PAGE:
Every successful business owner knows the importance of a strong, positive first impression, especially in the competitive post-pandemic market. Customers are likely to evaluate multiple factors about the way you and your business are presented within the first seven seconds of meeting you, deciding whether they will patronize your company in a short span of time.
If you make a bad first impression, it is possible that some will stick around to allow you a second chance at wooing them, but that is rare, as customers (like most of us) are prone to making snap judgments and trusting their gut. Seeing as you will never get another chance to make a first impression, you and your subordinates should endeavor to appear as professional, amiable, and coherent as possible.
However, how do business owners know what customers are going to take into account when they meet with them for the first time? Which factors are more important, and if overlooked, which ones are likely to send a would-be shopper running in the other direction?
Cultivating a professional image has much more to it than making sure your employees wear professional attire and plaster a smile on their faces, and if you fail to maintain a clean, professional façade across the board, you’ll likely lose more customers than you gain.
With that in mind, here are some factors that customers are likely to weigh when considering the quality of your professional façade, as well as how they factor into their first impressions of your company.
Keeping HQ Looking Clean and Organized
One of the most commonly overlooked factors that customers are likely to weigh heavily is the appearance of your headquarters, specifically the front lawn and parking lot. When a customer pulls up to your HQ, they should see a well-maintained, vibrant green lawn, as well as beautiful flower beds and outside ornamentation where available. They should also see a completely clean parking lot, one free of trash and detritus such as cigarette butts and crumpled aluminum cans.
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The outside appearance of your HQ is the first thing most customers will see, and so (in a way) is your most important sales representative: aside from meeting your reps at an event or something similar, most customers will develop their first impression of your company based on your building’s outdoor appearance alone.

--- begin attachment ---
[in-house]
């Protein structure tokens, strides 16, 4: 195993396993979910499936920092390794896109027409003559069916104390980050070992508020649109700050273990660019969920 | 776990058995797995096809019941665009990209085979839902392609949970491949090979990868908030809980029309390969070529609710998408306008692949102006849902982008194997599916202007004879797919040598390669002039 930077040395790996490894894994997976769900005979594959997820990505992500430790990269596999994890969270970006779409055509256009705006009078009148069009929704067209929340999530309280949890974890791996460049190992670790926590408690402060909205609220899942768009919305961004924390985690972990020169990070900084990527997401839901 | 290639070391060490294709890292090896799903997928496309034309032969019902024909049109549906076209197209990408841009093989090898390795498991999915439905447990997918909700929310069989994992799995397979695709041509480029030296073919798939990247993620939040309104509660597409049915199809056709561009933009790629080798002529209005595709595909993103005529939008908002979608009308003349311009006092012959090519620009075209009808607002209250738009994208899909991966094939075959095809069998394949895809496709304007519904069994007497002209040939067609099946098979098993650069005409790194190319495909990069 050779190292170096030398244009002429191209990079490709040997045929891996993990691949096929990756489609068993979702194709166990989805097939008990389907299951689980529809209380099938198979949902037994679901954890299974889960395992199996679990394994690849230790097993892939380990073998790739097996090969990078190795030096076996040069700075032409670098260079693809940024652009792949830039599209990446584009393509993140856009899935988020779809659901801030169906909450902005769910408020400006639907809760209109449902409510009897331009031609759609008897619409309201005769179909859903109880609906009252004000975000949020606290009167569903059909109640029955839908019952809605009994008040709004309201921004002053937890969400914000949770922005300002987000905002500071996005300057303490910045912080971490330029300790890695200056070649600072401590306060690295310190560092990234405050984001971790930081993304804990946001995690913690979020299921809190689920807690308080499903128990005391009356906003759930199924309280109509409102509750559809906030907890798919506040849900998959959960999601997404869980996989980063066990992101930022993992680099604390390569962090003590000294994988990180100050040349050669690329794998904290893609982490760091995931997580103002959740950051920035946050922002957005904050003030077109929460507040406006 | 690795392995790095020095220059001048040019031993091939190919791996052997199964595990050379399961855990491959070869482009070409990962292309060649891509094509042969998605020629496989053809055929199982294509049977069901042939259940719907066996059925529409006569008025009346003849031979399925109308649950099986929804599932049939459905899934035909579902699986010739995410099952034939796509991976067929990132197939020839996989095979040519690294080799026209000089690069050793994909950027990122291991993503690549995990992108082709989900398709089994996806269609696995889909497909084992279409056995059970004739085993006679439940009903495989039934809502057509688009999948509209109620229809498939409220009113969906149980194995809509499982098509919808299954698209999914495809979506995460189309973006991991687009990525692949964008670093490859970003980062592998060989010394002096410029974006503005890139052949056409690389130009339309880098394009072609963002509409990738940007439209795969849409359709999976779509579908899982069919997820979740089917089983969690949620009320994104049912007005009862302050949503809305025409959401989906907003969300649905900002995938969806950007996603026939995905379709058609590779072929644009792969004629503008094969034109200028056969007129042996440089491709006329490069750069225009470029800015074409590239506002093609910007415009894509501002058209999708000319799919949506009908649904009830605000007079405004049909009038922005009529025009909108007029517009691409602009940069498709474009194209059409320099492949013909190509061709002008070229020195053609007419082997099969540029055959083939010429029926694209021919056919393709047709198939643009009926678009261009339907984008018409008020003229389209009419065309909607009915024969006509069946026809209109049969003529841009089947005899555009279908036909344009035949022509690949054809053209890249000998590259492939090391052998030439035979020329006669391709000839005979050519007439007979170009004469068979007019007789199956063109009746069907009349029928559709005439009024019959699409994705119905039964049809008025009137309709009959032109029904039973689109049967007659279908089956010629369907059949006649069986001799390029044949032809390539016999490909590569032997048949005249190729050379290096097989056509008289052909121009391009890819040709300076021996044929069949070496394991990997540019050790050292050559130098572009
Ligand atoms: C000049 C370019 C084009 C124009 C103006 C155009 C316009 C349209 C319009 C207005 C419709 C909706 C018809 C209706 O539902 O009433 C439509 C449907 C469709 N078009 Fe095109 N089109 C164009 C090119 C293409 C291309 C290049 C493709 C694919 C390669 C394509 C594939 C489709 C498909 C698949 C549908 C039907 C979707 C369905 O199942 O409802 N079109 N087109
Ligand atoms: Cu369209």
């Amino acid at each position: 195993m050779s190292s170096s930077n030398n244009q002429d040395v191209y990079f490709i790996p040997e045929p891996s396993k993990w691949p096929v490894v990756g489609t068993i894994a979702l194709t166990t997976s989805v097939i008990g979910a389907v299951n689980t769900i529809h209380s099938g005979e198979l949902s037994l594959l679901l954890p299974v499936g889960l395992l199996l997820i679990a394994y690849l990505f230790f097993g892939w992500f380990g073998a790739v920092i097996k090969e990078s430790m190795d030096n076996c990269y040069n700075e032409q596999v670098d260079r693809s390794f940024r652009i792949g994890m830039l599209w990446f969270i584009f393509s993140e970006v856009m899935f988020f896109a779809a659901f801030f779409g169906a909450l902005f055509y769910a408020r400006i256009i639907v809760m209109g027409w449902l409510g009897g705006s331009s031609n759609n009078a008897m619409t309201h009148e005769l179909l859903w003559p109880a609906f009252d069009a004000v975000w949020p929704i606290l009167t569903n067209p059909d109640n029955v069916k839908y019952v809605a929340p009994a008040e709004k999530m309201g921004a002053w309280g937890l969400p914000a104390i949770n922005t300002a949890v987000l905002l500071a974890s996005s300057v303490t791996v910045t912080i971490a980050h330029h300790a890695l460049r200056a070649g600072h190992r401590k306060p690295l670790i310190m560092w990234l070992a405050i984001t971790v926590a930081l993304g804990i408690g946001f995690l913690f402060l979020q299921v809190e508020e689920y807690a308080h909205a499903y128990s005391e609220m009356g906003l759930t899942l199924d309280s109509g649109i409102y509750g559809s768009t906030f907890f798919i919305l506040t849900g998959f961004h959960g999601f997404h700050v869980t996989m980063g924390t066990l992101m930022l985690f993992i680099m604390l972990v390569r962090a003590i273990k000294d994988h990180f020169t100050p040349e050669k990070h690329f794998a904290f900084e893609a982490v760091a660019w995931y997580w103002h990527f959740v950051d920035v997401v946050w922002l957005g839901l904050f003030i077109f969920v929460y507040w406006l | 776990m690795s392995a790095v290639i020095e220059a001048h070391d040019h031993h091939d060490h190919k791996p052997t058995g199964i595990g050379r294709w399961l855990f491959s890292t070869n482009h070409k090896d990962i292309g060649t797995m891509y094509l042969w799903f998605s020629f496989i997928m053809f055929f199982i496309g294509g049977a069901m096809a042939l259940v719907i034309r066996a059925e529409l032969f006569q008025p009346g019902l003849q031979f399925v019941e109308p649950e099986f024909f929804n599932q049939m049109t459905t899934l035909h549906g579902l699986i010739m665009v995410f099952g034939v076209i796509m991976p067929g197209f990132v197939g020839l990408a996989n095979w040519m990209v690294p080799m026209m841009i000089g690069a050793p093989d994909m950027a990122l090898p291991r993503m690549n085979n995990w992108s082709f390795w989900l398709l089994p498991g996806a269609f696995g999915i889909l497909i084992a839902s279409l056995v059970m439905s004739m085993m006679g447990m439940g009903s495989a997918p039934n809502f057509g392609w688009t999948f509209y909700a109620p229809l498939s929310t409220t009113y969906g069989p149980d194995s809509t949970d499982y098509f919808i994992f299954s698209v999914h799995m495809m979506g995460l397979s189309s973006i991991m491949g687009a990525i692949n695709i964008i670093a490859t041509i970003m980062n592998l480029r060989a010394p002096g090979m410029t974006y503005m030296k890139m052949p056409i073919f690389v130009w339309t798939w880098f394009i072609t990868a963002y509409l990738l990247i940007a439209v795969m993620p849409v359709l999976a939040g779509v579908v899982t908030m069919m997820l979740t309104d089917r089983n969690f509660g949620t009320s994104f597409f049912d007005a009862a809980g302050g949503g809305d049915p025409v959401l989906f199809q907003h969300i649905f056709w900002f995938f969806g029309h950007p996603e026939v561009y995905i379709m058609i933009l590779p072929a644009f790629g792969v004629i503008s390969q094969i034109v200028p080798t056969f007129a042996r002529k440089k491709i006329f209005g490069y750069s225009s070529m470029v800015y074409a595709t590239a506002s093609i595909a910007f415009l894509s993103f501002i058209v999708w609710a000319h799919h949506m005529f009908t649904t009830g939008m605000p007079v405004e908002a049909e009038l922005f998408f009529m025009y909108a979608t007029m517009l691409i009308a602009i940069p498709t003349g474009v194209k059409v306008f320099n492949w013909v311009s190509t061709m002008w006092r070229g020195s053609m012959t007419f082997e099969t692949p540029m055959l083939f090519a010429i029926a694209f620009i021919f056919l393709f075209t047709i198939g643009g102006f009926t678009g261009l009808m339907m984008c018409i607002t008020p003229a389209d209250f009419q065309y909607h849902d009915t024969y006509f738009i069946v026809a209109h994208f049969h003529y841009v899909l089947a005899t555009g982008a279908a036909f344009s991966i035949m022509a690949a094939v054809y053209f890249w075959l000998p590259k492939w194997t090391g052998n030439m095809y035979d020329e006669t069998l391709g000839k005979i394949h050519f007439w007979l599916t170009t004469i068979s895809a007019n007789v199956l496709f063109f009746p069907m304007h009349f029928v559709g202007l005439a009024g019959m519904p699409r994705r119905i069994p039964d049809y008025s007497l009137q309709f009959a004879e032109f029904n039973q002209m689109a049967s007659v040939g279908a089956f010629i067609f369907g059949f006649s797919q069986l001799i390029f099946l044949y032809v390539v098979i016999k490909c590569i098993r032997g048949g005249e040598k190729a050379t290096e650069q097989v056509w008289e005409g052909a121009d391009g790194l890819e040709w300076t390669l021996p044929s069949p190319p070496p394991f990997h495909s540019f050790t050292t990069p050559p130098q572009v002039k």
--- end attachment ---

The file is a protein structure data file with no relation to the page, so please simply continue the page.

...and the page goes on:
If you look out your window and see scores of dead grass, landscaping work that needs to be done, or trash littering the parking lot, you may need to do a bit of DIY work. Feel free to invest in some landscaping tools for your company, as well as rent other assets that may be of use to you as you clean up your lawn.
Body Language is Key
You can smile and use the customer service voice all you want, as those are two important tools in every sales representative’s arsenal; but if your body language reads as exhausted or hostile, the resulting uncanny valley effect will make customers flee from your building like they’ve encountered a monster out of a Stephen King novel.
Customers are actually very, very good at reading body language, and the subtle cues that you give off as a representative have an impact on the overall effectiveness of your presentation. Think relaxed shoulders, open hands, and frequent, gentle gestures; rigidity or a lack of warmth behind the eyes will put the customer off and impart an image of falseness that will be hard to shake.
Appearance, Appearance, Appearance
Your appearance and your subordinates’ presentation should be neat, professional, and prim and proper as Nanny McPhee on a Sunday morning. Typical rules for hygiene maintenance should be followed, with not a whiff of BO to be discovered anywhere, and clothes and shoes should be clean, free from mud and food stains.
While accidents tend to happen, and most people are aware of that (and sometimes, forgiving), the appearance of your associates will be a major factor in customers’ first impressions; and besides, maintaining professional standards for appearance has been known to help associates get into a working mindset, enhancing their productivity.
While the adage may go “don’t judge a book by its cover,” customers rarely ever follow that sage advice, therefore, you should be sure that when meeting a new customer or engaging with the public, you always present an immaculate face to the world.